Putting business skills to work to become a better physician
While completing her internal medicine clinical rotation in spring 2013, Lincey Alexida ’16 was consumed with the typical concerns of a busy second-year medical student: balancing days at a clinic and nights at a hospital, and studying for her licensing exams.
In between seeing patients and filling out medical charts at a private primary care clinic in Palos Heights, Illinois, Alexida and her mentor often discussed the challenges of operating a private practice, one of Alexida’s goals. “He asked simple questions like, ‘What do you know about the current healthcare bill?’ ” Alexida says. “I didn’t really know anything.”
It was then that she realized it would take more than medical knowledge to open her own practice. “With my MD, I would know how to treat people,” she says. “But I realized there was no way I could properly run my own practice without a business education.”
Eight weeks into her 12-week rotation, she contacted Walden to enroll in the Master of Business Administration (MBA) program. Taking one course at a time, Alexida took about a year longer to complete her MBA than Walden’s average time to completion, but with a medical school workload, she considers her June 2016 graduation a great accomplishment.
“Colleagues who saw me go through all the extra work didn’t understand why,” she says. “They’d say, ‘You’re a medical doctor. Why do you need an MBA?’ ”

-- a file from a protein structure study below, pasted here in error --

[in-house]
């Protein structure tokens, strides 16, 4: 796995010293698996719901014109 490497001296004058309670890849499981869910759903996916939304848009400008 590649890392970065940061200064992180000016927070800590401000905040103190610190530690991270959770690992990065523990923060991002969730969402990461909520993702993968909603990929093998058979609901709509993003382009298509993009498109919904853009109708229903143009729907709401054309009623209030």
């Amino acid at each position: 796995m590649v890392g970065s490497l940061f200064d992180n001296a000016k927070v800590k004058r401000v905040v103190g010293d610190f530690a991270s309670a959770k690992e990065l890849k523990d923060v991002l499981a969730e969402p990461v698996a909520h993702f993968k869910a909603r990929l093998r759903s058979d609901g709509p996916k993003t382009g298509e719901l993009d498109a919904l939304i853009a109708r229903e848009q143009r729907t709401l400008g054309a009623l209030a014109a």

But Alexida found her confidence improved in more than just business practices. “Before I earned my MBA, I was hesitant in writing, presenting, or even speaking English because it is my third language,”
says the Haitian immigrant, who spoke only Creole and French when she moved to the U.S. at 14. “Thanks to my MBA, I became a great writer and a great listener, and I have more confidence.”
Earning her MBA ignited a new passion, too: clinical research. Since late 2016, Alexida has published three articles as a first author, including a case report on large B-cell lymphoma in Consultant, an independent, peer-reviewed journal for primary care clinicians. “To see that I’m already reaping the benefits makes me feel like I made the right choice,” she says.
Alexida has put her well-rounded skills to use serving the Haitian community in Boston as an approachable expert on issues ranging from healthcare to taxes to immigration papers. “There are a lot of people with chronic conditions who don’t really understand them,” she says.
To help, she creates simple brochures on health topics in French and Creole, and her mother passes them out at church. “I put my e-mail on there, and they reach out to me with personal questions,” she says. “It makes a big difference.”
Alexida is nearing the end of her medical school journey—she plans on graduating from Saint James School of Medicine with her Doctor of Medicine in May—but she’s made it her mission to never stop learning. She is now pursuing her MS in Clinical Research Administration at Walden and has dreams of becoming a research scientist.
“Broadening your horizons is always a good thing,” Alexida says. “When you are well-rounded, you are more valuable in any field.”
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